Democratic U.S. Senate nominee John Fetterman (L) and Republican U.S. Senate nominee Mehmet Oz (R) Campaign file photos
By Dana DiFilippo
Any Pennsylvanian with even a passing interest in politics knows who John Fetterman is.
The Keystone State’s lieutenant governor has made a name for himself as a working-class antihero in Harrisburg, a persona he has crafted largely in self-deprecating social media posts in which he embraces his notorious aversion to pants, his wife’s gentle ribbing, and his hulking resemblance to a professional wrestler.
Now Fetterman wants to represent Pennsylvania in the U.S. Senate, and the Democrat is facing Republican Mehmet Oz in this closely watched race that could determine which party controls the body for the next two years.
In a bitter campaign that has been whittled down from 25 candidates, a third character has emerged — New Jersey.
Oz is a longtime resident of Cliffside Park, N.J., who registered to vote in Pennsylvania in December 2020 and bought a home there weeks after he launched a run for the Senate seat that opened when Republican Sen. Pat Toomey announced his retirement. But the celebrity doctor has found it tough to shake claims that he still lives in Jersey — no doubt due to his opponent’s incessant trolling.
Fetterman has relentlessly ridiculed Oz’s Garden State roots, accusing him of being “more Jersey than Taylor ham,” calling him a tourist, and enlisting famous New Jerseyans like rocker Stevie Van Zandt and “hot mess” Nicole “Snooki” Polizzi to pile on.
Fetterman’s camp also flew a plane over the Jersey Shore with a banner welcoming Oz home, sold “Dr. Oz for NJ” bumper stickers, and alerted drivers on a billboard at a bridge to Philly that they were “now leaving New Jersey for Pennsylvania … just like Dr. Oz.”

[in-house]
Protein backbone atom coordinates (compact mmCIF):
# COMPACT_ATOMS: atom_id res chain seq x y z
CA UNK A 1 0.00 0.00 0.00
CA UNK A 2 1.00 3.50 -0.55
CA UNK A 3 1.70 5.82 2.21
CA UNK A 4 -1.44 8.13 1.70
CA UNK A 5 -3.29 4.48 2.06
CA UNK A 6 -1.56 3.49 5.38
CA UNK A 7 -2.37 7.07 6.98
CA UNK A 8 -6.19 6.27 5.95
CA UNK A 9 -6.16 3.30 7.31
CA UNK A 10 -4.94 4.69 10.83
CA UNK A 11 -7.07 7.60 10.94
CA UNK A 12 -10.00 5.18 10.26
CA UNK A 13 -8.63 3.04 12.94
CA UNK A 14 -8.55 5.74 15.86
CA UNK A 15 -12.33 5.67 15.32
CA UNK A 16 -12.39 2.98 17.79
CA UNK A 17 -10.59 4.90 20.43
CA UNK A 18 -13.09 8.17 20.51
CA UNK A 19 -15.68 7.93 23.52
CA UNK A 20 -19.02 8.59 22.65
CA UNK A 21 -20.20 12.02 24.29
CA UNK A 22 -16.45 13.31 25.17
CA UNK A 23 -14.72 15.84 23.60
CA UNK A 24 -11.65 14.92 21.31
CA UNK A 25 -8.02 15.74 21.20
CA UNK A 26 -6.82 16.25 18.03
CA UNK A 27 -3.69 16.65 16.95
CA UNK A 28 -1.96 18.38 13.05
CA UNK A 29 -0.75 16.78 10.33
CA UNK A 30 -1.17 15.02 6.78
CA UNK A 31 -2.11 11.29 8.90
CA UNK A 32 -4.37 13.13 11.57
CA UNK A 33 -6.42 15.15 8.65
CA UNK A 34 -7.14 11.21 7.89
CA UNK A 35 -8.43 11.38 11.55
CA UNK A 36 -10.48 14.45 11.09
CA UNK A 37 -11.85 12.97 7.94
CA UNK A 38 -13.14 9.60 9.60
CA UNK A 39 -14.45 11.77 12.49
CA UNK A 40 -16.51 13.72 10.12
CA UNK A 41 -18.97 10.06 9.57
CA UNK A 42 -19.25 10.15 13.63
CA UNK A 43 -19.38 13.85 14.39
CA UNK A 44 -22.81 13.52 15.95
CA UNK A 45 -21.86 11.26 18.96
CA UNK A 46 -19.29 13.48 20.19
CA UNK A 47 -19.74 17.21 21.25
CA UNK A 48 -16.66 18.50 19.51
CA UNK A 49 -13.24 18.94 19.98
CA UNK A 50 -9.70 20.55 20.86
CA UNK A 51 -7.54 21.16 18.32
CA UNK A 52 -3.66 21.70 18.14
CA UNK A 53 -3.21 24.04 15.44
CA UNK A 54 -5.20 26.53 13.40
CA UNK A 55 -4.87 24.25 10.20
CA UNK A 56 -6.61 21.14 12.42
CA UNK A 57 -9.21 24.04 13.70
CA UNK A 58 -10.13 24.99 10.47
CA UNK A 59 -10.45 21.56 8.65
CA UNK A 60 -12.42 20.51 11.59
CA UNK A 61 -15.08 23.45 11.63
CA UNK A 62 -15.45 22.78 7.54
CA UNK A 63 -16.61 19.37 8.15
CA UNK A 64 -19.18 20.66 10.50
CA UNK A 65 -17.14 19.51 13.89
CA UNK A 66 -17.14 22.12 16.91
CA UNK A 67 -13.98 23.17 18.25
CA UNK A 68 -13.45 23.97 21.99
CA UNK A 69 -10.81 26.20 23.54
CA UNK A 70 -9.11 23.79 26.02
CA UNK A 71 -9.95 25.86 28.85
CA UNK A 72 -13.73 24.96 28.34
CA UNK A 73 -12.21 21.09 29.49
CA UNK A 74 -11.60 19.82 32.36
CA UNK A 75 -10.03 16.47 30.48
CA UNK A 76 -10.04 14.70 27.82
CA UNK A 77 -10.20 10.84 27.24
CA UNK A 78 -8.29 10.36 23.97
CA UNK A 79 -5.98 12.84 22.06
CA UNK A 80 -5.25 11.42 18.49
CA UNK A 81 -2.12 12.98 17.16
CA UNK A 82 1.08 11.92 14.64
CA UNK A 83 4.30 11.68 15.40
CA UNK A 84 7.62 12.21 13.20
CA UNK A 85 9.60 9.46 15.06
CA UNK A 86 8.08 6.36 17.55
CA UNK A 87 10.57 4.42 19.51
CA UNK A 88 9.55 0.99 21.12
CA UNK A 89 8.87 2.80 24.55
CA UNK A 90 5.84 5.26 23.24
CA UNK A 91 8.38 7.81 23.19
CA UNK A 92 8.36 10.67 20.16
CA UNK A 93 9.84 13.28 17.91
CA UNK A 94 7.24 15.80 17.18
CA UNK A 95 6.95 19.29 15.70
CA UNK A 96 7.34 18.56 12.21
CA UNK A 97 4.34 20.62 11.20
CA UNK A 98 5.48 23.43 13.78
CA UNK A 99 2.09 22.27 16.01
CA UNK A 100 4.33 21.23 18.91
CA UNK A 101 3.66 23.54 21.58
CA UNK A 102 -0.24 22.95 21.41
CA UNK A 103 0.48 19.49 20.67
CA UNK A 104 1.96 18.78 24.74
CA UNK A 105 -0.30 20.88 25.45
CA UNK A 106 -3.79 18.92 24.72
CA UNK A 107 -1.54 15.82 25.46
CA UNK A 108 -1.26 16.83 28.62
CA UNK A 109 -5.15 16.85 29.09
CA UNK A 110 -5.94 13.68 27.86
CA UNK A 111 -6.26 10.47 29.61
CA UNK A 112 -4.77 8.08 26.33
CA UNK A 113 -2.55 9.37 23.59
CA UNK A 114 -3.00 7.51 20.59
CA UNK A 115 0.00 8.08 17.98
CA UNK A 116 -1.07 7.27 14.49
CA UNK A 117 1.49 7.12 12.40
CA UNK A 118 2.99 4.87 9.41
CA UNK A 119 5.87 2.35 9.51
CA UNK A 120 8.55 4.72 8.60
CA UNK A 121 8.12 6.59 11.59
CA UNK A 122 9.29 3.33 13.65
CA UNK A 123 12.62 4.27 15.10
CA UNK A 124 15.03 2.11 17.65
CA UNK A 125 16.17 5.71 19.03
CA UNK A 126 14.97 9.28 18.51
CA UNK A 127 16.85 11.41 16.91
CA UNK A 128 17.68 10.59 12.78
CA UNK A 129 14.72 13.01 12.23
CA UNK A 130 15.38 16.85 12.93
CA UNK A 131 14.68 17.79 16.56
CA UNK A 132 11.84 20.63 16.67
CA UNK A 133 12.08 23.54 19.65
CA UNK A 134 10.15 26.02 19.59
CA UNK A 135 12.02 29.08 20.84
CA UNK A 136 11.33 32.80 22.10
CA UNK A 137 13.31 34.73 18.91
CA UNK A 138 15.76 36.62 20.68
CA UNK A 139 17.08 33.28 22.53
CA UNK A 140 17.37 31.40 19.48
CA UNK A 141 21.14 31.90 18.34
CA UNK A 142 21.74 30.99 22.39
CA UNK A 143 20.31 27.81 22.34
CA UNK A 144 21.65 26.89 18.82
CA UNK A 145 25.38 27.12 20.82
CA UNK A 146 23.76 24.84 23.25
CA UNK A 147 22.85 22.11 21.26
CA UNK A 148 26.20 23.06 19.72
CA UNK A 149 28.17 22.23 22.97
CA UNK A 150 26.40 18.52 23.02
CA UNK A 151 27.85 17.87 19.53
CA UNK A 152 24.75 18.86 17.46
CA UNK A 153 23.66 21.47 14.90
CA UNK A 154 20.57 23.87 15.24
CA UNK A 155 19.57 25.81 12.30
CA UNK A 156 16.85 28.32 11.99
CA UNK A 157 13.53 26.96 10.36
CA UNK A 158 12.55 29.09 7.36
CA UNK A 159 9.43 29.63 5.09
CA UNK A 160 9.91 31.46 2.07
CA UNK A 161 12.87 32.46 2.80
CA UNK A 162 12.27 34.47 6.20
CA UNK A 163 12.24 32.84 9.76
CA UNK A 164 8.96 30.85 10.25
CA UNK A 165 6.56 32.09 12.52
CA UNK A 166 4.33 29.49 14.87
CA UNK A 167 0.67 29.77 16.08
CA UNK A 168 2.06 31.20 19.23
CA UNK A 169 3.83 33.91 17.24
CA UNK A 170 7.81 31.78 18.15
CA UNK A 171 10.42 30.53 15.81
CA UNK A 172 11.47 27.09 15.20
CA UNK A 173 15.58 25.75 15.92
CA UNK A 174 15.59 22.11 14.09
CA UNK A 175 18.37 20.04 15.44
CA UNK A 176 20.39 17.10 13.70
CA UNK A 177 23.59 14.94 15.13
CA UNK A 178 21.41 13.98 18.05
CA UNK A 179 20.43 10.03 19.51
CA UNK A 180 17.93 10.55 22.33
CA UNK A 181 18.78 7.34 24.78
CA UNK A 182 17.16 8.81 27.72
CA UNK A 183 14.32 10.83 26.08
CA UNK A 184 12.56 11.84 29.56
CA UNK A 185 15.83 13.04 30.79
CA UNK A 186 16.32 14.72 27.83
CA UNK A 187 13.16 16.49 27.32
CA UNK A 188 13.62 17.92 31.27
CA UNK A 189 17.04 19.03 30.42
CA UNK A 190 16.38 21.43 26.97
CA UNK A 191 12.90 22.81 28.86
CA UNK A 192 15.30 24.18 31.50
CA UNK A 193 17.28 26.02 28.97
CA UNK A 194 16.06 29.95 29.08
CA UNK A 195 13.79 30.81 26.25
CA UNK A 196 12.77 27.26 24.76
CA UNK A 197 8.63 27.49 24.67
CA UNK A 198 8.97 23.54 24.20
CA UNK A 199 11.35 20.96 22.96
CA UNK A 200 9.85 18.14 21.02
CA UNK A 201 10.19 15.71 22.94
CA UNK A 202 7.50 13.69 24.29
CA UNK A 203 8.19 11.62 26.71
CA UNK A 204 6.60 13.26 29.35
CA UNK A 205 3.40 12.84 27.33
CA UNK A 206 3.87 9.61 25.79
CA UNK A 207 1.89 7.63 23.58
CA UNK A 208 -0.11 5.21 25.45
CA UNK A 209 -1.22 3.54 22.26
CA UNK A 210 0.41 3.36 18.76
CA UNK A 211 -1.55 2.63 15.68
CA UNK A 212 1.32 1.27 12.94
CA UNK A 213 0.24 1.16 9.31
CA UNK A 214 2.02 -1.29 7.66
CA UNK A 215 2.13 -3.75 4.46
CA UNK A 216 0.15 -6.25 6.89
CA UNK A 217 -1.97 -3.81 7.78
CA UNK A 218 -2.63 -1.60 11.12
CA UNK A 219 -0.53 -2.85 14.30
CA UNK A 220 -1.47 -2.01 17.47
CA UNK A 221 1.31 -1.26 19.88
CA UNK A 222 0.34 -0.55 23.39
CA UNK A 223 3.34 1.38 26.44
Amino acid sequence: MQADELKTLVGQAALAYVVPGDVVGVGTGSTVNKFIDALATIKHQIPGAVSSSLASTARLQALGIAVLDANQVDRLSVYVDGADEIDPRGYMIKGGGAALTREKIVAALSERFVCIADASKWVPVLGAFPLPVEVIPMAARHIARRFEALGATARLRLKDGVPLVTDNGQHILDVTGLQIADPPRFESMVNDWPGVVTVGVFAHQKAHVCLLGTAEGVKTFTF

Election observers say it’s a creative, effective strategy that probably wouldn’t work with any other state as the boogeyman.
“If he was from Iowa, how many different ways can you say he lived on a corn farm?” said Laura Matos, a New Jersey Democratic strategist and president of Latina Civic PAC. “New Jersey is the butt of jokes very often, globally.”
Micah Rasmussen, director of the Rebovich Institute for New Jersey Politics at Rider University, agreed New Jersey is an easy punchline.
“This validates everything people think about New Jersey — we’re pushy, we’re used to getting our way, we’re gonna run roughshod over everybody,” Rasmussen said. “This is like neighbors with a fence — New Jersey and Pennsylvania have traded barbs with each other probably since Ben Franklin sent his son to be our last colonial governor.”
The focus on New Jersey also diverts voters’ attention from the issues, which serves both candidates well during an especially divisive time in American politics, watchers say.
“I don’t think there’s much to gain on either side to talk specifically about divisive issues like abortion or gun control, because it’s going to be really hard for them to talk about these issues in a way that skews towards the middle and doesn’t alienate folks on the other side,” said Michael Sances, associate professor of political science at Temple University. “So making it a battle of personalities and trustworthiness is smart — although they can only do that for so long.”
The Fetterman and Oz campaigns did not respond to requests for comment. An Oz campaign staffer told the Philadelphia Inquirer in December that Oz still frequents New Jersey because he works in New York City and has family in that area, who he likes to spend his time with when he’s off the campaign trail.
A competitive race
Despite Fetterman’s best efforts, Oz has a number of things on his side.